Closest Town: Coffee Bay
Grading: Difficult to extreme | Duration: 4–8 hours
Location (Area/Province): Eastern Cape and Wild Coast
Configuration: 33km one-way
Start Point: Hluleka Main Camp
Access: Gate fees at the nature reserves (and the ferry, of course)
Beware of: River crossings, sharks, ticks, wait-a-bit thorn branches, cows, skebengas, downhill ruts … you’ll survive, and you’ll love it
Facilities: Many resorts, camp sites, backpackers, hotels, etc.
Cell Reception: Intermittent
Premium and Curated Trails Only
The remote and rugged Wild Coast region, languishing between the Kei and Umngazi Rivers, must rate as one of South Africa’s most undiscovered cycling destinations and, if you rate yourself as a staunch biking brave, a pedal into the heart of Pondoland will deliver the riding experience of a lifetime.
Do not expect marked routes when you head onto the Wild Coast, as here in the Xhosa heartland you will be expected to find your own way. A GPS or compass and a set of good maps are a must if you’re keen on a multi-day MTB adventure, but every obstacle – from estuary crossings and mangrove marshes to rutted singletrack and misty beaches – will make this a ride to remember.
On your bike
Beach cruising, especially along the southern section of the coast above Kei Mouth, add a sublime dimension to an off-road riding adventure that is out of this world. Hluleka, Dwesa, Silaka and a selection of small nature reserves gracing the coastline offer a combination of technical riding and bike-based game viewing, while the grassland slopes are crisscrossed with cattle footpaths and hiking trails. Access, with the exception of the nature reserves, is free, but care should be taken in the area as muggings, theft and intimidation have been reported. This is the exception to the rule though and I found the local amaXhosa people to be incredibly friendly.
A very doable section of the coast is the ride from Hluleka Nature Reserve to Coffee Bay. Crank off from the reserve’s main gate, and then slip left towards the coast along a rutted jeep track to a pebble beach (2.7km). A steep double-humped climb beckons to the top of a grassy knoll and, once you crest this, a jeep track turns into a series of deep ruts dipping down inland. Head back towards the ocean and then keep right along some singletrack to a stand of mangroves (5.5km).
Continue along this trail to the hiking footpath dipping down towards the Mtakatye River (6km). Cross with the ferry as some Zambezi sharks may just be patrolling the mouth, then climb steeply to Mtakatye Village (8.5km). You’re now on a speedy section of hard-pack back towards the sea, following the road to your right, away from Presley Bay (12km) and then onto a stunning beach.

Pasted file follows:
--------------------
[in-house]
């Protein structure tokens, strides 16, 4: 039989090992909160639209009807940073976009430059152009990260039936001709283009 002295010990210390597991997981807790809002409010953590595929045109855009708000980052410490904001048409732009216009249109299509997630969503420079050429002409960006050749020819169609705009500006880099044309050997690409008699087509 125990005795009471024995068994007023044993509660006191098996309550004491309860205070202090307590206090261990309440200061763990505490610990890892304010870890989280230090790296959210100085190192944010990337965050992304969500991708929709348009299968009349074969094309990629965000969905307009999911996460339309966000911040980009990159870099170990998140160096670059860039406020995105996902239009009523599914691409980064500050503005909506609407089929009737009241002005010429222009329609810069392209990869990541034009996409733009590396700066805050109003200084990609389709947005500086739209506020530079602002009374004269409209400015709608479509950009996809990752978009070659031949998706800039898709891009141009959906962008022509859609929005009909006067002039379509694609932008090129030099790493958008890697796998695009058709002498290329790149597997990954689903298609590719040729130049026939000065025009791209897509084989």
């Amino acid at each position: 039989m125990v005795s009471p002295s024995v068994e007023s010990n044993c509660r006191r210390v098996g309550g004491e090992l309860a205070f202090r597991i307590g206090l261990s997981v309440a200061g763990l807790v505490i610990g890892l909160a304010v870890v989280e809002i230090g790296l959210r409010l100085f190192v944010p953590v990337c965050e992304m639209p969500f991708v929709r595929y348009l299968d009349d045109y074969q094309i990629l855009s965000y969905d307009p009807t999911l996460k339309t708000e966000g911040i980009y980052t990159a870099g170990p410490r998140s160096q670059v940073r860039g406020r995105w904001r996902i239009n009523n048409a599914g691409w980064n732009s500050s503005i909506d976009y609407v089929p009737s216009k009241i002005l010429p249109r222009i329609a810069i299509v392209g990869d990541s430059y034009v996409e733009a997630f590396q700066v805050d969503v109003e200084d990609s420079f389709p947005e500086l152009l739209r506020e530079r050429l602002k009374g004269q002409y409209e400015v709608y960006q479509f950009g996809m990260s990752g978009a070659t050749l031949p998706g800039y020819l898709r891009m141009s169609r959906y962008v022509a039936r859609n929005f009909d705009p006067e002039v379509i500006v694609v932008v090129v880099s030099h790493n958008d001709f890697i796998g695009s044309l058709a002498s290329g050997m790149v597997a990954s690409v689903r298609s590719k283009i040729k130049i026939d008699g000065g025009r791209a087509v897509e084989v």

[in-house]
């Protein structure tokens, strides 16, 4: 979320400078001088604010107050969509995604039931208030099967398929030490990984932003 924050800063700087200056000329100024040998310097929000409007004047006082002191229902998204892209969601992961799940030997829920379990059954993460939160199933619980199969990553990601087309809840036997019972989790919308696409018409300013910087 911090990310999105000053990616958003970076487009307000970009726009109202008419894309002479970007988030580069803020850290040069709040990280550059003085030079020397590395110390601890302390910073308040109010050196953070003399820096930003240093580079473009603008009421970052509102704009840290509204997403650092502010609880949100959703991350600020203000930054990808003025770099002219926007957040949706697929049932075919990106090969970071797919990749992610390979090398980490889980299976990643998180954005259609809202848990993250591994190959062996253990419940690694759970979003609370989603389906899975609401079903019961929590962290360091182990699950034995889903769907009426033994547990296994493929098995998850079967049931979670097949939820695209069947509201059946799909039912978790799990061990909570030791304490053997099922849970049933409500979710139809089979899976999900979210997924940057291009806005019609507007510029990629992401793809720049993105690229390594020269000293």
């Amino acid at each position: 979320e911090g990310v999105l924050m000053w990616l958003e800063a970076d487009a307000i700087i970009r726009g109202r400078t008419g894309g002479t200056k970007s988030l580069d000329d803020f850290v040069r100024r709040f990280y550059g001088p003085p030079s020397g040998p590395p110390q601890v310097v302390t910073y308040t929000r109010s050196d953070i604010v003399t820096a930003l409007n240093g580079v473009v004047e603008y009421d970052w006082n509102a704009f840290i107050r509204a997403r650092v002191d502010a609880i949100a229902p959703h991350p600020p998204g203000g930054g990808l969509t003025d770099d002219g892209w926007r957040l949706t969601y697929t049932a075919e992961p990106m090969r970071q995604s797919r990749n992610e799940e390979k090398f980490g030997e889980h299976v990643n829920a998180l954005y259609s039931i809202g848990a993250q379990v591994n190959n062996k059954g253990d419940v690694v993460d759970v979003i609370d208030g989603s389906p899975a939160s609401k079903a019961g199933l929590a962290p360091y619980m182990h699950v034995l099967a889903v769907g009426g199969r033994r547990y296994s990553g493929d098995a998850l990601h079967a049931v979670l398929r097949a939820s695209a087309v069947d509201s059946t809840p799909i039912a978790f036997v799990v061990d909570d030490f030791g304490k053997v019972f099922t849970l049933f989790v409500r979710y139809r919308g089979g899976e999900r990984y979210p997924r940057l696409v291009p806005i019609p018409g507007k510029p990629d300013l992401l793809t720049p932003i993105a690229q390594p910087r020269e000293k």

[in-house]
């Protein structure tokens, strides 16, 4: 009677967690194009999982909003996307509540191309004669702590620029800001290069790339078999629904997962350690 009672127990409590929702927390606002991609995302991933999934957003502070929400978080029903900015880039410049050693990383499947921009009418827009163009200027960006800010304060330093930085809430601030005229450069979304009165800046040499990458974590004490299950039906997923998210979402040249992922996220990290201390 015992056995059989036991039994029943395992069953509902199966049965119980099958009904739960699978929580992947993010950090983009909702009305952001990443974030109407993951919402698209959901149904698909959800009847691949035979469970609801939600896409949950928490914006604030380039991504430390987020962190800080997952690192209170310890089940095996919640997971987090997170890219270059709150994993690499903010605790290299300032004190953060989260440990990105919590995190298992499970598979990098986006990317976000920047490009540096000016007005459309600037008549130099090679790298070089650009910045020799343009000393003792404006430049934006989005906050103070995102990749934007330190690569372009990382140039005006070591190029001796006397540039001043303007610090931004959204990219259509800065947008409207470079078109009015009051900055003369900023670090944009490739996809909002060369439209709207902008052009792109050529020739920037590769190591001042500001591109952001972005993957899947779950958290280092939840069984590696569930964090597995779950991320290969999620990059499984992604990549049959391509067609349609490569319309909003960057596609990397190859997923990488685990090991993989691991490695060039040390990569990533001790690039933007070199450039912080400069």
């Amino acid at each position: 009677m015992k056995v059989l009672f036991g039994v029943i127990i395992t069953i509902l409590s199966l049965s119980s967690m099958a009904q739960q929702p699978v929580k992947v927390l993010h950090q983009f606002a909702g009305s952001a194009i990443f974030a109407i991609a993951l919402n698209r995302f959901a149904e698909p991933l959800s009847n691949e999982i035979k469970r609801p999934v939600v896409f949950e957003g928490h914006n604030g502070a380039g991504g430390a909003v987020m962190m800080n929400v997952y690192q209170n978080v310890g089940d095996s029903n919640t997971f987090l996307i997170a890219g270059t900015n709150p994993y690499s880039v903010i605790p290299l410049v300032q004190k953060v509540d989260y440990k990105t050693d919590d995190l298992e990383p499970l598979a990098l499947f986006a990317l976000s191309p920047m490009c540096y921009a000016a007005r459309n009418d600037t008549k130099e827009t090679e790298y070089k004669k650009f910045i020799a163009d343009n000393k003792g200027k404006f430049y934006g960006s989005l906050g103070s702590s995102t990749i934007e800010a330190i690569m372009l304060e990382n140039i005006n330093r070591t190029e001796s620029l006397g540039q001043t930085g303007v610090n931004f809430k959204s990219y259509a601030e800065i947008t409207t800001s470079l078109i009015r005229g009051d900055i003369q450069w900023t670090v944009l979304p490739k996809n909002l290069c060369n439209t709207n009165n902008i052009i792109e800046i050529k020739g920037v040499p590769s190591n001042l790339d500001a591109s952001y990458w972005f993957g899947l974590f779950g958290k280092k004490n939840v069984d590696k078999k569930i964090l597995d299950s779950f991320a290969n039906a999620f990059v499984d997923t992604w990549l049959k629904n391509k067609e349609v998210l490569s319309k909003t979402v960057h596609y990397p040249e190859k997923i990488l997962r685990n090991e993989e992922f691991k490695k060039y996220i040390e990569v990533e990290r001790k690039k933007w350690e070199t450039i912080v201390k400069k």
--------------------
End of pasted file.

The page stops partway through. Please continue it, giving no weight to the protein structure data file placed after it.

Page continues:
Push up an extreme hill (13.5km) before cruising the contours, riding through a village and to the beach below Tshani, then banging onto a rocky trail leading to Mdumbi Backpackers (21km). Bomb the beach at Whale Rock and cruise to Mthatha River (24.7km), then take a breather on the ferry.
After a steep climb, hammer left along the singletrack hiking trail, dropping down steeply to reach the river (27.5km) at Maputzi Point. Cross along the rocks and then trudge for about 1km until you summit and gaze out to the end of the earth (28.5km). The next kilometre of riding is literally and figuratively on the edge, culminating in a giddy view (29.5km) across the Coffee Bay beach. Head inland, following the contoured cattle footpaths in an anticlockwise direction and keeping an eye out for a thoroughfare leading to a track passing just below the garbage dump (31km) and into town.
If you want to ride the Wild Coast as part of an organised group, get in touch with 180 Degree Adventures (check out www.180.co.za) who operate the Wild Coast as a multi-day MTB ride. The Imana Wild Ride, scheduled annually for July or August, also allows a limited number of cyclists to cruise the coastline from The Kei to Umngazi River mouth as part of a sanctioned event. Solo rides are a dime a dozen along nearly 300km of coastline, but a good free-ride bike, topo map, compass (or preferably a GPS), ample food and water, as well as a bountiful sense of adventure, are prerequisites. [/div2]
Off the bike
A number of magnificent coastal hikes and horse trails exist, or try some mechanical fun – there are stacks of 4X4 and quad bike operators. Visit Qunu, the birthplace of Nelson Mandela, a pilgrimage more and more
people are making.
Tel: +27 43 705 4400
GPS: 31°49’29.7” South / 29°18’07.2” East
For his contribution to our community over the past 10 days, we're sending @milky4130 off to compete in the Stanford MTB Classic!
Good luck Malcolm, give it horns!
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